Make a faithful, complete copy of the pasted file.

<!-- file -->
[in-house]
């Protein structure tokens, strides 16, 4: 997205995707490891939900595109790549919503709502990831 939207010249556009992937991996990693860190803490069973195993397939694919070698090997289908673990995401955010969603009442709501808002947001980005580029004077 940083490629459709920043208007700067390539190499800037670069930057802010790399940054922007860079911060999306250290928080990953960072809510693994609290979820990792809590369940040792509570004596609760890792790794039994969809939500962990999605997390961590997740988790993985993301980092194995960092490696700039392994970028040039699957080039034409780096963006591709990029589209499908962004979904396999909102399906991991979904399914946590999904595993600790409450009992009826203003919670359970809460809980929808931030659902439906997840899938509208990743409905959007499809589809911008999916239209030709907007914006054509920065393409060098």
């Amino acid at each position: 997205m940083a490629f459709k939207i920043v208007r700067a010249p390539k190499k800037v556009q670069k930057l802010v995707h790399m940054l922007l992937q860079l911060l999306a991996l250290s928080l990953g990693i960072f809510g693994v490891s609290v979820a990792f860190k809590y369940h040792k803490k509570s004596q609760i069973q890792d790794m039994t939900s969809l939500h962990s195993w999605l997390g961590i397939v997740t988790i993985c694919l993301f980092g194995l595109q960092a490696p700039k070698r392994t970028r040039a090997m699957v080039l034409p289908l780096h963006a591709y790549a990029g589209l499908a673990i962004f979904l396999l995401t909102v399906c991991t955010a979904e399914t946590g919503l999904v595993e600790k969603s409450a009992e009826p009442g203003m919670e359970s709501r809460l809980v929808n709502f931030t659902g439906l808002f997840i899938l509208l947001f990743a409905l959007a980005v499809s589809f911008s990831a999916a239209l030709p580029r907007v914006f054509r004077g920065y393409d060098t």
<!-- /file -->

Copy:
[in-house]
């Protein structure tokens, strides 16, 4: 997205995707490891939900595109790549919503709502990831 939207010249556009992937991996990693860190803490069973195993397939694919070698090997289908673990995401955010969603009442709501808002947001980005580029004077 940083490629459709920043208007700067390539190499800037670069930057802010790399940054922007860079911060999306250290928080990953960072809510693994609290979820990792809590369940040792509570004596609760890792790794039994969809939500962990999605997390961590997740988790993985993301980092194995960092490696700039392994970028040039699957080039034409780096963006591709990029589209499908962004979904396999909102399906991991979904399914946590999904595993600790409450009992009826203003919670359970809460809980929808931030659902439906997840899938509208990743409905959007499809589809911008999916239209030709907007914006054509920065393409060098």
């Amino acid at each position: 997205m940083a490629f459709k939207i920043v208007r700067a010249p390539k190499k800037v556009q670069k930057l802010v995707h790399m940054l922007l992937q860079l911060l999306a991996l250290s928080l990953g990693i960072f809510g693994v490891s609290v979820a990792f860190k809590y369940h040792k803490k509570s004596q609760i069973q890792d790794m039994t939900s969809l939500h962990s195993w999605l997390g961590i397939v997740t988790i993985c694919l993301f980092g194995l595109q960092a490696p700039k070698r392994t970028r040039a090997m699957v080039l034409p289908l780096h963006a591709y790549a990029g589209l499908a673990i962004f979904l396999l995401t909102v399906c991991t955010a979904e399914t946590g919503l999904v595993e600790k969603s409450a009992e009826p009442g203003m919670e359970s709501r809460l809980v929808n709502f931030t659902g439906l808002f997840i899938l509208l947001f990743a409905l959007a980005v499809s589809f911008s990831a999916a239209l030709p580029r907007v914006f054509r004077g920065y393409d060098t």